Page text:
> Finding Your Voice: Elpida Argenziano at SABCS 2019

Finding Your Voice: Elpida Argenziano at SABCS 2019

  • 12 Min. Read
  • 02/26/20

Elpida Argenziano was one of four Living Beyond Breast Cancer leadership volunteers to receive a grant to attend the 2019 San Antonio Breast Cancer Symposium. In this blog, Elpida discusses how attending the conference has helped focus her advocacy.

In July 2019, I spent a weekend in Philadelphia with twenty five women from across the United States. We’d all been selected to participate in Living Beyond Breast Cancer’s Young Advocate program. On paper, we had one major commonality: Our lives had been upended by breast cancer at — or much earlier than — the age we were supposed to be getting screened for the disease. In my case, I was diagnosed at 40 with stage IV breast cancer, metastasized to my bones, despite a clean mammogram 7 months earlier and no family history of the disease. Each of us also had a strong urge to use our voice and personal experience to help others with one of the least understood, most debilitating, deadliest diseases in the world.

LBBC’s Young Advocate training exposed me to the many forms of patient advocacy that exist, including legislative, organizational, policy, community, personal, media, scientific, and research. I decided to concentrate on the latter two, and I set my goals on attending key breast cancer conferences and applying to become a research grant reviewer. Since the moment I was diagnosed with metastatic breast cancer 5 years ago, I’ve read every piece of research I can get my hands on about my subtype and treatment options. I want to understand the science behind the disease, stay on top of the latest research developments, push for better surveillance, and encourage others to use their voice to be a more active partner in their own care.

After completing the Young Advocate program, I was thrilled and honored when I found out that LBBC would be sponsoring me to attend the San Antonio Breast Cancer Symposium. SABCS is one of the most significant meetings for the world’s leading breast cancer clinicians, researchers, and advocates, with more than 7,500 attendees from 90 countries. Results of key clinical trials and research findings are typically announced during the event.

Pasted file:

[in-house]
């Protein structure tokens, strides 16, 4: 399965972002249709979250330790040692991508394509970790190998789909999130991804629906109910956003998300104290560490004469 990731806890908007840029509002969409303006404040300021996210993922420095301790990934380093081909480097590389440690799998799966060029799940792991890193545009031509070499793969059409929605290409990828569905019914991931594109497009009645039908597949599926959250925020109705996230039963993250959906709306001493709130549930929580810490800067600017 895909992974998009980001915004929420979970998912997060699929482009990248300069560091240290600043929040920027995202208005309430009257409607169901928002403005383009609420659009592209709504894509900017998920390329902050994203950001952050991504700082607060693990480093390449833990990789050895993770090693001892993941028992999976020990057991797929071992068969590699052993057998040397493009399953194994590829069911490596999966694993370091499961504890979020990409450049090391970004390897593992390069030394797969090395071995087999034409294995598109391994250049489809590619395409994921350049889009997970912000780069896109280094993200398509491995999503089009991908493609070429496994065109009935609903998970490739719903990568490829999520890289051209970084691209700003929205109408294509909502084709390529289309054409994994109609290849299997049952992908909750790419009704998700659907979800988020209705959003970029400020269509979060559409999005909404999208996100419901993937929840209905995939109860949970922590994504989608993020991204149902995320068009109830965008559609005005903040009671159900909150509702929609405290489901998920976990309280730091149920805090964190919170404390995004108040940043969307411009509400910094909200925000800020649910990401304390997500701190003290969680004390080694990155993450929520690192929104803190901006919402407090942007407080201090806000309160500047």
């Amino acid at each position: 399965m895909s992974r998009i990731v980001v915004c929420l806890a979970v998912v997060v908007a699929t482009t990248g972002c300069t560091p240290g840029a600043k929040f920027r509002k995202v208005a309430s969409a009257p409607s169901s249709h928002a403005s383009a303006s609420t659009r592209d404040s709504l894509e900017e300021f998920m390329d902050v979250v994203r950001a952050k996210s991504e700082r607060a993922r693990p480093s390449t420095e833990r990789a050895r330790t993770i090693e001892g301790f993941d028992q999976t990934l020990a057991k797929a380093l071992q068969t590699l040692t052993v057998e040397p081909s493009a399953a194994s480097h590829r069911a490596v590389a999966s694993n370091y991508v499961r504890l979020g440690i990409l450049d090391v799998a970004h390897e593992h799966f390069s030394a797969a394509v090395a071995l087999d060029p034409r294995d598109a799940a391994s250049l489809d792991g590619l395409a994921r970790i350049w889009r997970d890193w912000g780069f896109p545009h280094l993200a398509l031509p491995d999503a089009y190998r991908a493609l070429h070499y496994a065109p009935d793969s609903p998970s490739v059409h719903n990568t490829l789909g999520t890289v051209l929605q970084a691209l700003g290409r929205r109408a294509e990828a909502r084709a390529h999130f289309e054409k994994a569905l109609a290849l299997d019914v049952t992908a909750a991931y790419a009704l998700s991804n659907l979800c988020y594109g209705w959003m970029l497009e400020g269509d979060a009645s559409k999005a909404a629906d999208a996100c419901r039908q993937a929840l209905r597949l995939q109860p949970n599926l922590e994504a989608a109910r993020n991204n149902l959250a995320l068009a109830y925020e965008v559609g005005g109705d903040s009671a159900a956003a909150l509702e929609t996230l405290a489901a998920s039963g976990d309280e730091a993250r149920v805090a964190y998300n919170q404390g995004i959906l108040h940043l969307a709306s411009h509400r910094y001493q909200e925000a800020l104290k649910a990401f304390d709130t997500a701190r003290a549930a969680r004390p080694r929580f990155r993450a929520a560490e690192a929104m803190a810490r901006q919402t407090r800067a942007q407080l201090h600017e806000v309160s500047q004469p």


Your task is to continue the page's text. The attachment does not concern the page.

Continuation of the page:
Heading to Texas

It was the crack of dawn on a Monday in December as I headed to LaGuardia to catch my flight to San Antonio. I pulled up my boarding pass. I knew I had a stopover, but I hadn’t looked closely at the itinerary until that moment.

That’s when I realized my initial leg was the 6:15 a.m. Southwest flight to Houston — the same exact flight I used to take every Monday morning during the summer of 2016. I felt a surge of emotions as all the sights, smells, sounds, and memories came flooding back. Every Monday at 4:30 a.m. I would kiss my husband and kids (aged 3, 6, and 10) goodbye and my sweet dad would drive me to the airport. Upon landing in Houston I’d head straight to MD Anderson Cancer Center. I traveled there to receive a specialized radiation therapy called stereotactic body radiotherapy.

I’d lie on the treatment table, staying as still as possible as technicians would carefully position and adjust my body, instructing me to breathe in, hold, then breathe out. Alone with my thoughts, I would close my eyes as radiation beams precisely targeted rogue cancer cells near my chest, lumbar spine, and iliac bone — every place a primary or metastatic tumor formerly lived. I’d repeat that routine every weekday, head home to New York on Friday night, and return Monday morning. It was a lonely, isolating, scary time, and one of the hardest things I’ve ever done. And yet, it gave me so much hope. I did not realize it at the time, but that summer inspired my path toward patient advocacy.

I reflected on how significantly things had changed since that summer of 2016. In Houston’s William P. Hobby Airport I walked by a sign showing MD Anderson Cancer Center’s logo, with the word “cancer” crossed out. I thought about how lucky I am to still be here, surpassing the 3 year median life expectancy of metastatic patients and showing no evidence of disease, heading to San Antonio for a cancer conference as an advocate instead of to Houston for treatment or a scan. My little boy who was a toddler is now in elementary school playing football. My first-grade daughter is now a tween, about to enter middle school. My first-born son — a fifth grader when I was diagnosed — is now a 6-foot-tall high school freshman. My hair has grown back, past my shoulders.

As much as things have changed, one thing remains the same; I will always have stage IV breast cancer; it is never going away. I am one of the fortunate ones for now, and I’m hoping to be an outlier — a miracle responder — one of the 1 percent who might, possibly, live out a normal life span. It’s such a long shot and so much of it comes down to luck. And that is why I must advocate. Because luck will not save lives — research will.